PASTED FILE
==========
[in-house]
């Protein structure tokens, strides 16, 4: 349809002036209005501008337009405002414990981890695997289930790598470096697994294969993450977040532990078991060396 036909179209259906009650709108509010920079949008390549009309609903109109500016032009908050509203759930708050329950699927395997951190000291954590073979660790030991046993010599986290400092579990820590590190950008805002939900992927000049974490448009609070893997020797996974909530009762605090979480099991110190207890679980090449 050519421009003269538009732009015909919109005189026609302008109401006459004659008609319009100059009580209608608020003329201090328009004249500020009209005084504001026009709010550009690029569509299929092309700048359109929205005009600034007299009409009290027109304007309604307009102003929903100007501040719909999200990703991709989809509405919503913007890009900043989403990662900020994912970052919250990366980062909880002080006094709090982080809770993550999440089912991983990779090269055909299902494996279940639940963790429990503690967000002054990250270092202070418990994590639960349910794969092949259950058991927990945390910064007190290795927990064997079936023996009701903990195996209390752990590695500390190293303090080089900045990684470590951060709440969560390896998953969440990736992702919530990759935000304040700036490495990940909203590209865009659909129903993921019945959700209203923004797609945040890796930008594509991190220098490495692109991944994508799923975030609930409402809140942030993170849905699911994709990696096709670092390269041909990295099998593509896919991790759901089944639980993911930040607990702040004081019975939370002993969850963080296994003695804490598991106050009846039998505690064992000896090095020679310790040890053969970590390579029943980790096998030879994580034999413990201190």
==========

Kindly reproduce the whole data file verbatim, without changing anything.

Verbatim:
[in-house]
């Protein structure tokens, strides 16, 4: 349809002036209005501008337009405002414990981890695997289930790598470096697994294969993450977040532990078991060396 036909179209259906009650709108509010920079949008390549009309609903109109500016032009908050509203759930708050329950699927395997951190000291954590073979660790030991046993010599986290400092579990820590590190950008805002939900992927000049974490448009609070893997020797996974909530009762605090979480099991110190207890679980090449 050519421009003269538009732009015909919109005189026609302008109401006459004659008609319009100059009580209608608020003329201090328009004249500020009209005084504001026009709010550009690029569509299929092309700048359109929205005009600034007299009409009290027109304007309604307009102003929903100007501040719909999200990703991709989809509405919503913007890009900043989403990662900020994912970052919250990366980062909880002080006094709090982080809770993550999440089912991983990779090269055909299902494996279940639940963790429990503690967000002054990250270092202070418990994590639960349910794969092949259950058991927990945390910064007190290795927990064997079936023996009701903990195996209390752990590695500390190293303090080089900045990684470590951060709440969560390896998953969440990736992702919530990759935000304040700036490495990940909203590209865009659909129903993921019945959700209203923004797609945040890796930008594509991190220098490495692109991944994508799923975030609930409402809140942030993170849905699911994709990696096709670092390269041909990295099998593509896919991790759901089944639980993911930040607990702040004081019975939370002993969850963080296994003695804490598991106050009846039998505690064992000896090095020679310790040890053969970590390579029943980790096998030879994580034999413990201190």